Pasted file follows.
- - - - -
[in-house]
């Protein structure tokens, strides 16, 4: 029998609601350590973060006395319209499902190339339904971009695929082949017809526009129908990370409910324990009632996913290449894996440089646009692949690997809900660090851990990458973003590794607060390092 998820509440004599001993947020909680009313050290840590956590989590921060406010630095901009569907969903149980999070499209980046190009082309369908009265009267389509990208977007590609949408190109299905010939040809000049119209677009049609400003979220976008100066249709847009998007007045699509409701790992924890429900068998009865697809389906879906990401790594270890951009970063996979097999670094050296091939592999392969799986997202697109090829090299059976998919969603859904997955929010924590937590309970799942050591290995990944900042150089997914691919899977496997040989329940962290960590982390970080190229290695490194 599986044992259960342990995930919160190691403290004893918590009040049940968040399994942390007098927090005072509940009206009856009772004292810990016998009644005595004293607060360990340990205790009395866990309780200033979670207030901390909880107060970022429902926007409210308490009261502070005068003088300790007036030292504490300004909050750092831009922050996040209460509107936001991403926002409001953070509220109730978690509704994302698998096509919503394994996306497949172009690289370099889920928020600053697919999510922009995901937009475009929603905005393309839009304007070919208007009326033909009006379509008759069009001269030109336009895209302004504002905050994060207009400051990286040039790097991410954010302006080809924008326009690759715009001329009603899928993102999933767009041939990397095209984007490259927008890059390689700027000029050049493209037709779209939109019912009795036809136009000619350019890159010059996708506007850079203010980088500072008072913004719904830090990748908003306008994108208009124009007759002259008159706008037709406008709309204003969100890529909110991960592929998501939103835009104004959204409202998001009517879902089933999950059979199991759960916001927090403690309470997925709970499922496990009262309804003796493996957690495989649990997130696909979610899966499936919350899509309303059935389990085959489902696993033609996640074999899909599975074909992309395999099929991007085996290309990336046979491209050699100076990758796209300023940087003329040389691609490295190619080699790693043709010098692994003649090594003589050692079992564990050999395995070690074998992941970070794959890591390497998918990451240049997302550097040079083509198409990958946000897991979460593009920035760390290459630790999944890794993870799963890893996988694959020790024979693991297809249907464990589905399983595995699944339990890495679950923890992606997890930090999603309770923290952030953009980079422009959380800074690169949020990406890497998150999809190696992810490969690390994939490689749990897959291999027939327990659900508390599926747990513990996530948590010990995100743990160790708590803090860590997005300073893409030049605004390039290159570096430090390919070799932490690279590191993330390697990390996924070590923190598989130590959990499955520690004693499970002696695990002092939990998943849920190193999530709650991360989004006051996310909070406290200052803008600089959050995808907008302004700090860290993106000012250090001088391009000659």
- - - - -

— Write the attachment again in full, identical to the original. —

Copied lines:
[in-house]
């Protein structure tokens, strides 16, 4: 029998609601350590973060006395319209499902190339339904971009695929082949017809526009129908990370409910324990009632996913290449894996440089646009692949690997809900660090851990990458973003590794607060390092 998820509440004599001993947020909680009313050290840590956590989590921060406010630095901009569907969903149980999070499209980046190009082309369908009265009267389509990208977007590609949408190109299905010939040809000049119209677009049609400003979220976008100066249709847009998007007045699509409701790992924890429900068998009865697809389906879906990401790594270890951009970063996979097999670094050296091939592999392969799986997202697109090829090299059976998919969603859904997955929010924590937590309970799942050591290995990944900042150089997914691919899977496997040989329940962290960590982390970080190229290695490194 599986044992259960342990995930919160190691403290004893918590009040049940968040399994942390007098927090005072509940009206009856009772004292810990016998009644005595004293607060360990340990205790009395866990309780200033979670207030901390909880107060970022429902926007409210308490009261502070005068003088300790007036030292504490300004909050750092831009922050996040209460509107936001991403926002409001953070509220109730978690509704994302698998096509919503394994996306497949172009690289370099889920928020600053697919999510922009995901937009475009929603905005393309839009304007070919208007009326033909009006379509008759069009001269030109336009895209302004504002905050994060207009400051990286040039790097991410954010302006080809924008326009690759715009001329009603899928993102999933767009041939990397095209984007490259927008890059390689700027000029050049493209037709779209939109019912009795036809136009000619350019890159010059996708506007850079203010980088500072008072913004719904830090990748908003306008994108208009124009007759002259008159706008037709406008709309204003969100890529909110991960592929998501939103835009104004959204409202998001009517879902089933999950059979199991759960916001927090403690309470997925709970499922496990009262309804003796493996957690495989649990997130696909979610899966499936919350899509309303059935389990085959489902696993033609996640074999899909599975074909992309395999099929991007085996290309990336046979491209050699100076990758796209300023940087003329040389691609490295190619080699790693043709010098692994003649090594003589050692079992564990050999395995070690074998992941970070794959890591390497998918990451240049997302550097040079083509198409990958946000897991979460593009920035760390290459630790999944890794993870799963890893996988694959020790024979693991297809249907464990589905399983595995699944339990890495679950923890992606997890930090999603309770923290952030953009980079422009959380800074690169949020990406890497998150999809190696992810490969690390994939490689749990897959291999027939327990659900508390599926747990513990996530948590010990995100743990160790708590803090860590997005300073893409030049605004390039290159570096430090390919070799932490690279590191993330390697990390996924070590923190598989130590959990499955520690004693499970002696695990002092939990998943849920190193999530709650991360989004006051996310909070406290200052803008600089959050995808907008302004700090860290993106000012250090001088391009000659």